that causes this issue is labeling. With the Bill 77 law, the government wants you to label yourself male or female. Some don't know and some are not ready to decide; however, the government forces children into choosing. That child maybe never even thought of themselves as another gender, but now that they've been asked, they might make a decision that they otherwise should not have made. What these issues have in common, is a demand to be placed in a category. Gay, lesbian, straight, bisexual, transgender, female, male. They want an answer, even if some children don't understand the question.
Cultural Issues
Article 5: The Big Problem With Outlawing Gender Conversion Therapies
Implications
The most common social/cultural impact of the issue is bullying. It's as simple (and unfortunate) as being discriminated against for being yourself. This discrimination not only denies LGBT (lesbian, gay, bisexual, transgender) people equal access to key social goods, such as employment, health care, education and housing, but it also marginalizes them in society and makes them one of the vulnerable groups who are at risk of becoming socially excluded. The most common political impact of the issue, is that it is the government's responsibility to guarantee the safety and well-being of everyone. No one is legally allowed to be discriminated based on their sexuality or gender, so it is the law officials job to make sure that their rights are recognized and respected.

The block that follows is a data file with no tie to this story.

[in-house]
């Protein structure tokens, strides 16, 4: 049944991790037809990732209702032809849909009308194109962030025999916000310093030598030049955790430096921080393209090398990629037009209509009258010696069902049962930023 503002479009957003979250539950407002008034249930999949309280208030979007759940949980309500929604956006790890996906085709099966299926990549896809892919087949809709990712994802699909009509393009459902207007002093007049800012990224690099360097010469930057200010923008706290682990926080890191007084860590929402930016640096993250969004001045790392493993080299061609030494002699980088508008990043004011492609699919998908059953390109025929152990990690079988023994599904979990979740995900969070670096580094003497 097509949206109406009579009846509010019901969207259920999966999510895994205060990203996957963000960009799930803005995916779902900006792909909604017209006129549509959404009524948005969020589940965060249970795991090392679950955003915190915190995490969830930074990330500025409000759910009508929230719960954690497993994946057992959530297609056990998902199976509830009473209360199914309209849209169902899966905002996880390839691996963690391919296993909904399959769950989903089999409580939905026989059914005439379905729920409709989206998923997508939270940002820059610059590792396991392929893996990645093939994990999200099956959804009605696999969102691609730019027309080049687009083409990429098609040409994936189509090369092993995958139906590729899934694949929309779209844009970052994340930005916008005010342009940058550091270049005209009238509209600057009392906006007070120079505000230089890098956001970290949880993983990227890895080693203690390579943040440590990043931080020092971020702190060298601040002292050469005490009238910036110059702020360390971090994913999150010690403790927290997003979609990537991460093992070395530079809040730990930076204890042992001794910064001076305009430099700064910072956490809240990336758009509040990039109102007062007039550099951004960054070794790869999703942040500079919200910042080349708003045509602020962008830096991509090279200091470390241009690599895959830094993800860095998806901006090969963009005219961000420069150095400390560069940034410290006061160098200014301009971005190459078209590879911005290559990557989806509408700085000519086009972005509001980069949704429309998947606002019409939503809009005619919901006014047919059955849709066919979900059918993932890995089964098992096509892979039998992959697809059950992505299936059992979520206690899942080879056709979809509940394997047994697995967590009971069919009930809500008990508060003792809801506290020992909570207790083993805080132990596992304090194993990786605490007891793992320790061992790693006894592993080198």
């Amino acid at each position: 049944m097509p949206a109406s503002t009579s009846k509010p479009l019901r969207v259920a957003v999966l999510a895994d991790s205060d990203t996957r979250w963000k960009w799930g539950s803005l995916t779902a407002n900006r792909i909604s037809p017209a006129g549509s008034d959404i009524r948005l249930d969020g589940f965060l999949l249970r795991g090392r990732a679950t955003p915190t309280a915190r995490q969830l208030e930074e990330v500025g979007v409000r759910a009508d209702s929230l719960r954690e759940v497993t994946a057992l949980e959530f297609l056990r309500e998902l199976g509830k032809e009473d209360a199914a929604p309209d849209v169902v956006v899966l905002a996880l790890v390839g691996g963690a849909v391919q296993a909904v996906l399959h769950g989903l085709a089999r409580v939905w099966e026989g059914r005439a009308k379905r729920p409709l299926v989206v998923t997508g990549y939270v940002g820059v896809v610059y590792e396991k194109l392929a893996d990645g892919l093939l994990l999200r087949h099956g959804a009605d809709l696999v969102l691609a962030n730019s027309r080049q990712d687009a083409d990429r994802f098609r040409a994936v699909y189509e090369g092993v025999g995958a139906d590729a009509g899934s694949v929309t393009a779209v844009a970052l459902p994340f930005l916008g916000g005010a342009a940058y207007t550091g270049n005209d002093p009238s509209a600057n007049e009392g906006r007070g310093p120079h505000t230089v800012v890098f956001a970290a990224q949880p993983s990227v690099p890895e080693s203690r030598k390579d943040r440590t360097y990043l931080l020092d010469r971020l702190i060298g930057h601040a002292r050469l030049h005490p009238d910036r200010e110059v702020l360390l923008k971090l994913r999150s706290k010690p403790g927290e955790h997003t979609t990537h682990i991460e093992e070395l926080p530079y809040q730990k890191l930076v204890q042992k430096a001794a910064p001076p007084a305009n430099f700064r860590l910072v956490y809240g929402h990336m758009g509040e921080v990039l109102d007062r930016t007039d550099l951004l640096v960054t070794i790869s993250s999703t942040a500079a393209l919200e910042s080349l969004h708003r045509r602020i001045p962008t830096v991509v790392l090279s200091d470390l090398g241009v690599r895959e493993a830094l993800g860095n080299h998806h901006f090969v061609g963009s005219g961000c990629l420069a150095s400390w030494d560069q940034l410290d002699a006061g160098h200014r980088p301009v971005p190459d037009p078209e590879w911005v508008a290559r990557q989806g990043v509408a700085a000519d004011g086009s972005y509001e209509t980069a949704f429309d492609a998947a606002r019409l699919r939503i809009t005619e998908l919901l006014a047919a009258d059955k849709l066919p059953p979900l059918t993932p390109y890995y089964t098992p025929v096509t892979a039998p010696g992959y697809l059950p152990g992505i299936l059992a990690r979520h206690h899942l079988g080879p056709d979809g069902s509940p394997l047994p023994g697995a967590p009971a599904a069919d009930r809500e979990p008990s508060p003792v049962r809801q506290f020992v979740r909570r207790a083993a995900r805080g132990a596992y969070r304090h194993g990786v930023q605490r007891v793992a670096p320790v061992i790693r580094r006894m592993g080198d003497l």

Cultural Issues
Article 5: The Big Problem With Outlawing Gender Conversion Therapies
Bias
This article has more than one example of bias in it. Firstly, she has no real factual data. Most of her arguments are using anecdotes, which shows that she's making it more personal. She also makes it even more personal when she discusses hypothetical situations, which may or not be hypothetical. She first says "Let’s put a real face on this issue—a thirty-something person I’m going to call Jess," but then she goes on through the article to continuously quote "Jess." This affects the way the information is presented because it makes people question the authenticity of the article and what portion is factual and what is her personal thoughts. Lastly, she announces in the article that "Jess and I know each other through our professional interests in
advancing the rights of LGBT people.